Jimeno also supported plans to amend provisions in the Constitution and suggested the establishment of constitutional courts to diffuse the responsibilities of the SC.
The third aspirant, Davao RTC Branch 13 Judge Adlawan, told the JBC that she supports President Duterte’s campaign against illegal drugs.
However, Adlawan said that she has acquitted several accused drug suspects based on “technical aspects”.
Asked on her opinion on EJKs in the country, Adlawan said that there is no EJK in the country and she does not believe the President had anything to do with the killings as he is for upholding the rule of law.
Jurisprudence on sharia
The fourth aspirant, CA Justice Dimaampao said if he gets the SC justice slot, he will bring his integrity with all humility and contribute in enriching jurisprudence on sharia, taxation, and commercial law, given his stint with academe.
Dimaampao said there has been no Muslim justice at SC for over 20 years that is why he accepted the nomination by retired SC Justice Romeo Callejo and Gov. Mujiv Hataman.
“By God’s grace, if I would be appointed to the Court, I can help the Court with all humility in avoiding erroneous decisions on sharia which will eventually amount to injustices to Muslims in this country. I can be of help in preventing such possible influx of decisions which are not resolved in accordance with sharia and existing Islamic jurisprudence,” he told the JBC.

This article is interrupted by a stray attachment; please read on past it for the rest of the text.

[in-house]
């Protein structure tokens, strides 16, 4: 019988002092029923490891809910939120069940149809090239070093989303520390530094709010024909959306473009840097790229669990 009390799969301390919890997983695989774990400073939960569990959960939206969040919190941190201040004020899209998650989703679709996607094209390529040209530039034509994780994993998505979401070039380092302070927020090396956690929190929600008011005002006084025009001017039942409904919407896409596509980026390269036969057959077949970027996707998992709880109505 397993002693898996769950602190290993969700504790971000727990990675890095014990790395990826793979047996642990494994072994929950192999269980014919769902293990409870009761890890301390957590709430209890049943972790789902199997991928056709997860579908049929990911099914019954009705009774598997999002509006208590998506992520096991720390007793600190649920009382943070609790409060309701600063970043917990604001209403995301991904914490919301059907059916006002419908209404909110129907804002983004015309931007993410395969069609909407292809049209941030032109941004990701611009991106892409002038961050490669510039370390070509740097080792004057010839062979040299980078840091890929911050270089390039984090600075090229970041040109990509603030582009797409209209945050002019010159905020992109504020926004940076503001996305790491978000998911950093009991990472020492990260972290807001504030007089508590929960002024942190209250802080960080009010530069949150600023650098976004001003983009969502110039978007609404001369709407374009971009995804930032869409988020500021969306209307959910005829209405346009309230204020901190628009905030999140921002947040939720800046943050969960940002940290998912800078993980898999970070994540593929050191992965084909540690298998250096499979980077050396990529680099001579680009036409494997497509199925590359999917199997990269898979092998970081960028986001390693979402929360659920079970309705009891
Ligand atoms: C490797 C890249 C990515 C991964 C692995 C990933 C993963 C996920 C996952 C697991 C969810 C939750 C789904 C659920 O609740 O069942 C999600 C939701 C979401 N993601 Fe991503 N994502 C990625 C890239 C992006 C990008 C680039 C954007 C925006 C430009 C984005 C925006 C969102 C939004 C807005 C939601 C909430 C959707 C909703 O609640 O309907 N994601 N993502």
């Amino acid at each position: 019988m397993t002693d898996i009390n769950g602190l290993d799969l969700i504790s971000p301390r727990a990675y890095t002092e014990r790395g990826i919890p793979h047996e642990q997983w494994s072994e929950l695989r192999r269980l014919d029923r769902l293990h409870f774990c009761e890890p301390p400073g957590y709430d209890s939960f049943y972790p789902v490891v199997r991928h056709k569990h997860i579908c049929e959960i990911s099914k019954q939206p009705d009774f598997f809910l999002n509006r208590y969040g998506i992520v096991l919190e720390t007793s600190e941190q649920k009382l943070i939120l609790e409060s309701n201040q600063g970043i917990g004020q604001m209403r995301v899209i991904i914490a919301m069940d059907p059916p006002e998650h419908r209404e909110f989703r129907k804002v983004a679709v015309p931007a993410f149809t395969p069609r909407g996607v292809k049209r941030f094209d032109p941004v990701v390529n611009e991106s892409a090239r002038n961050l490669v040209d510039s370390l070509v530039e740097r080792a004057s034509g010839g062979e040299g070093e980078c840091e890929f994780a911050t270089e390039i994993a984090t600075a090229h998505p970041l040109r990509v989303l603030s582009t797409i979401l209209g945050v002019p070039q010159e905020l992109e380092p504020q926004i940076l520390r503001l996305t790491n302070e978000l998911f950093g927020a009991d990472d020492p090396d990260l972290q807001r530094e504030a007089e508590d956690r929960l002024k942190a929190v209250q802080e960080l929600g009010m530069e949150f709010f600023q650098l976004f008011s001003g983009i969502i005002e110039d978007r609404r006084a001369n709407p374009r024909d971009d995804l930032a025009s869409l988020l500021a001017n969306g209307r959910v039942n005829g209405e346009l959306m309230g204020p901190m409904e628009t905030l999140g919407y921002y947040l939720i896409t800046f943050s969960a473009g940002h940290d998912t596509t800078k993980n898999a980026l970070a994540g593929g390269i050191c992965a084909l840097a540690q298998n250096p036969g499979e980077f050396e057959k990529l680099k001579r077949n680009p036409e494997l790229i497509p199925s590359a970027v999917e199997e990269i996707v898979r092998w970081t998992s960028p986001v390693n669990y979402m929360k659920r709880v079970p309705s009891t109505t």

Dimaampao obtained his Bachelor of Science in Business Administration degree in 1982, and his Bachelor of Laws in 1987 at the University of the East.
Dimaampao is the first and only Muslim senior state prosecutor, bar reviewer, professor of law of the University of Santo Tomas, and member of the University of the Philippines Law Center, committee on Bar examinations in commercial law and taxation.
He served as RTC judge and executive judge of Mandaluyong City before taking his oath of office as CA associate justice.
On Wednesday afternoon, Sandiganbayan Justice Martires, CA Justice Tijam and DOJ chief state counsel Paras also finished their interview.
Martires agreed with the SC ruling on the Marcos burial case saying that if he was member of the high court, he would have concurred with the opinion of Associate Justice Jose Mendoza stating that the case involves a political question that is beyond the judicial review power of the judiciary.
In the said concurring opinion, Mendoza held that allowing Marcos’ burial at LNMB does not necessarily make him a hero and does not rewrite the nation’s history.